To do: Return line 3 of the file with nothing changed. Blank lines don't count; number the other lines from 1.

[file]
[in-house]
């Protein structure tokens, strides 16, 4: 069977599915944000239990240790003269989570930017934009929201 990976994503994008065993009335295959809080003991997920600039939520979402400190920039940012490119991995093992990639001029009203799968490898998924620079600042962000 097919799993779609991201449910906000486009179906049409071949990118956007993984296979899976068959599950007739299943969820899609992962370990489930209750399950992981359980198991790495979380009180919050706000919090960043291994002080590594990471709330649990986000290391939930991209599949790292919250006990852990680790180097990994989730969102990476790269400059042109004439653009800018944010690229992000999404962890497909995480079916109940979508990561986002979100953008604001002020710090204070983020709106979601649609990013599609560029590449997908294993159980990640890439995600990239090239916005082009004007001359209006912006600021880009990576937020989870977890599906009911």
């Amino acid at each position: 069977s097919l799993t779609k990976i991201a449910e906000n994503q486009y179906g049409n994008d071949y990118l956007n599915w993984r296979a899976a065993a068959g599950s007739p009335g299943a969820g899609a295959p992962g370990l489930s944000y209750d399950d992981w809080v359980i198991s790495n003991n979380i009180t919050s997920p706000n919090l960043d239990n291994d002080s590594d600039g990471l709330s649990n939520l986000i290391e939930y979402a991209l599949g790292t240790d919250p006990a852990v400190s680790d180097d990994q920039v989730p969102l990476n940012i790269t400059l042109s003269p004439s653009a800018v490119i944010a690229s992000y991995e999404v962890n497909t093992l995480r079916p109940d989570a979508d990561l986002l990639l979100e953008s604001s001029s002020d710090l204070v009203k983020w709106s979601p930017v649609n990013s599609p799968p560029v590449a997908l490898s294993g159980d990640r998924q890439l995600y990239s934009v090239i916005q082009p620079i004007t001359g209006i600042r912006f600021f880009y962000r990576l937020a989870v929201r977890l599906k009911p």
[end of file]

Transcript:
């Amino acid at each position: 069977s097919l799993t779609k990976i991201a449910e906000n994503q486009y179906g049409n994008d071949y990118l956007n599915w993984r296979a899976a065993a068959g599950s007739p009335g299943a969820g899609a295959p992962g370990l489930s944000y209750d399950d992981w809080v359980i198991s790495n003991n979380i009180t919050s997920p706000n919090l960043d239990n291994d002080s590594d600039g990471l709330s649990n939520l986000i290391e939930y979402a991209l599949g790292t240790d919250p006990a852990v400190s680790d180097d990994q920039v989730p969102l990476n940012i790269t400059l042109s003269p004439s653009a800018v490119i944010a690229s992000y991995e999404v962890n497909t093992l995480r079916p109940d989570a979508d990561l986002l990639l979100e953008s604001s001029s002020d710090l204070v009203k983020w709106s979601p930017v649609n990013s599609p799968p560029v590449a997908l490898s294993g159980d990640r998924q890439l995600y990239s934009v090239i916005q082009p620079i004007t001359g209006i600042r912006f600021f880009y962000r990576l937020a989870v929201r977890l599906k009911p």